The Turkish government is trying to play down the "Soaring Sales" of Hitler's Anti-semitic book even to the point of denying reality (which of course is rather typical of Turkey...ask any Armenian or Greek): "We have never had such an attitude [racism] in our culture, nor in our history, and we do not have it now..." says a government spokesperson.
Turkey has made it a point to officially deny the "Armenian" Genocide of the late 19th and early 20th centuries despite an absurd amount of evidence to the contrary. (Of course it wasn't just Armenians, but Greeks and Syrian "Nestorians" as well.) Their denials has even gone so far as to apply pressure on Microsoft to change some entries in their "Encarta" encyclopedia...alas Turkey failed.
I'd like to see a small sliver of Turkey's history held to the same standard that many of us hold our own country's history here in America. Turkish denials of the past would be comparatively understood if the US were to deny that europeans stole land from Native Americans here, or if the government were to deny that the "Trail of Tears" happened. Remember, the people of Asia Minor used to be a majority Christian population and the symbolic head of Eastern Christian Church, the Patriarch of Constantinople now resides in "Istanbul" and heads a local flock that likely does not outnumber the Orthodox Christians in Nebraska.
And so the Turks are reading Hitler's book...but curiously enough, Adolf himself did not deny the genocide:
I have given orders to my Death Units to exterminate without mercy or pity, men, women, and children belonging to the Polish speaking race. It is only in this manner we can acquire the vital territory which we need. After all, who remembers the extermination of the Armenians? - Adolf Hitler, 22 August 1939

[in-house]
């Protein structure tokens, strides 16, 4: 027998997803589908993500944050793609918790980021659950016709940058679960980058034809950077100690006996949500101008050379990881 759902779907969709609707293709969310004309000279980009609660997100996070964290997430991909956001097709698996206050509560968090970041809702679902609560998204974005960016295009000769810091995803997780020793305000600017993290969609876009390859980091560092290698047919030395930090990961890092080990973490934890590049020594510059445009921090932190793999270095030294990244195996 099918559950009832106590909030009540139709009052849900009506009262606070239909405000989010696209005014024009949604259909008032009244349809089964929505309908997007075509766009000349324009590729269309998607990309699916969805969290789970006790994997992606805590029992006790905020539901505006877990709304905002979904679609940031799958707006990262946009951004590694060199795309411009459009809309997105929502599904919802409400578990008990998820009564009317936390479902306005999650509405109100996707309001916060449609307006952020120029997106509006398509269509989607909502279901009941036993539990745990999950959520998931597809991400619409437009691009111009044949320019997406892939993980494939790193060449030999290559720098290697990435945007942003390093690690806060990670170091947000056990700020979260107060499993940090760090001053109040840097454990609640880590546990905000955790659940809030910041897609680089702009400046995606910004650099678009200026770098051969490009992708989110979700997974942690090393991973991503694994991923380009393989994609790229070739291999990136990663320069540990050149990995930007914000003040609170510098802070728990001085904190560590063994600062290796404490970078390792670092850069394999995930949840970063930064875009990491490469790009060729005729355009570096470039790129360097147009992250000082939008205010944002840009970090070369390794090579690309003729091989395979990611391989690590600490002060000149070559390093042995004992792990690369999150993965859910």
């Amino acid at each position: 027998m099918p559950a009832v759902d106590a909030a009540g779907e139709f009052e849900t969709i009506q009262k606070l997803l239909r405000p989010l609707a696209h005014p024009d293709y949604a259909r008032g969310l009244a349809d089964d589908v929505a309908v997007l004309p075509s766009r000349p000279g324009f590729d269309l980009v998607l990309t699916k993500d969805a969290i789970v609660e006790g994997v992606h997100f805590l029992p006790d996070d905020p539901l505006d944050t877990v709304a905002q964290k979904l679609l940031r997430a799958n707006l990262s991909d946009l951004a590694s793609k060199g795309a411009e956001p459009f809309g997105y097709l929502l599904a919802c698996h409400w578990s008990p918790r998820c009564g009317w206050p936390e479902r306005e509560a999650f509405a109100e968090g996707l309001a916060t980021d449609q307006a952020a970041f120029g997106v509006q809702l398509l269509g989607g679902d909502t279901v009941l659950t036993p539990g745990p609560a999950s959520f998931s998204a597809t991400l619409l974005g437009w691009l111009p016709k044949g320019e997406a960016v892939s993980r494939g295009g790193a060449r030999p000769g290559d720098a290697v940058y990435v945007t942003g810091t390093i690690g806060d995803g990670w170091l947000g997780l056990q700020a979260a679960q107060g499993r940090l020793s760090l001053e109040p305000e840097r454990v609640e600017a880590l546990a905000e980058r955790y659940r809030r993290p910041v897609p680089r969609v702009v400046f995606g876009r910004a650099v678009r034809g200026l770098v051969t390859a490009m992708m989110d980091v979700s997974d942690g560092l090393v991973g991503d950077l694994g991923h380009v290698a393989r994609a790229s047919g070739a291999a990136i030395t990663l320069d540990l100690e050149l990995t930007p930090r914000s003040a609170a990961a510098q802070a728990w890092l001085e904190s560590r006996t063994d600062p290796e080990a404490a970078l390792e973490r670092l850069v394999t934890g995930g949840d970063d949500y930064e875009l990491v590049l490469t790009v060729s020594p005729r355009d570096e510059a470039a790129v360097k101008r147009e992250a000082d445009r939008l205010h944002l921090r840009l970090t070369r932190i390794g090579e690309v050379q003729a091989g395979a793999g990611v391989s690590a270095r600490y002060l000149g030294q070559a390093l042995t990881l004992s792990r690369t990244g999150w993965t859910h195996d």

The Orthodox Church has offered up far more martyrs in the last 150 years than it has in the previous 1850 or so years. Details HERE.
One of mine broke her arm on sunday night and then beginning yesterday morning succumbed to a nasty stomach ailment which has had her bed-ridden. A rough week for her, no doubt...poor kid.
But I am more concerned about all of my kids and their future in this world. I often find myself weaving back anf forth between my old "new Christian" optimism (i.e. "We're gonna change the world for Christ!") and my much less confident "crusty old man" pessimism (i.e. "This world is screwed and it's time we hunker down and hope the sin 'fallout' doesn't kill us all.")
While Charissa has had a rough week, I fear that they all will have a rough life and I wonder about the extent that Terri Shaivo's case is indicative of this. I was sent this article and it gave me pause to think about what all of this is saying to our kids.
Thankfully, my kids are too young (I hope) to really have much of this rub off on them. But once you remove all of the political baggage being spewed that has so disgusted me, I am left in complete agreement with this writer who says:
They [our kids] are seeing a society--their society, their people--on the verge of famously accepting, even embracing, the idea that a damaged life is a throwaway life.They are seeing a society--their society, their people--on the verge of famously accepting, even embracing, the idea that a damaged life is a throwaway life.
Our children have been reared in the age of abortion, and are coming of age in a time when seemingly respectable people are enthusiastic for euthanasia. It cannot be good for our children, and the world they will make, that they are given this new lesson that human life is not precious, not touched by the divine, not of infinite value.
Much of what of what disturbs me about the politics and the unending attempts to defame the holders of opposing opinions (even apparently by one of our hierarchs!!!), is that we miss the most important point: What are we teaching our kids about life?
I mean really, who the heck cares about motives of politicians or of Michael Shaivo or of the Schindlers?
How can I explain to an 8 year old why we are starving a woman?
A few comments ago I asked if anyone had heard if the Orthodox Church had made any sort of stand on Terri Shaivo's case. Well here the OCA speaks. I cannot find anything from the Antiochian or Greek Archdiocese.
I mean who wouldn't want to cuddle up to plush ebola virus? or Flesh Eating Bacteria (note the knife and fork)? There's something sick and wrong about this. But such is the bizzare world of lab science.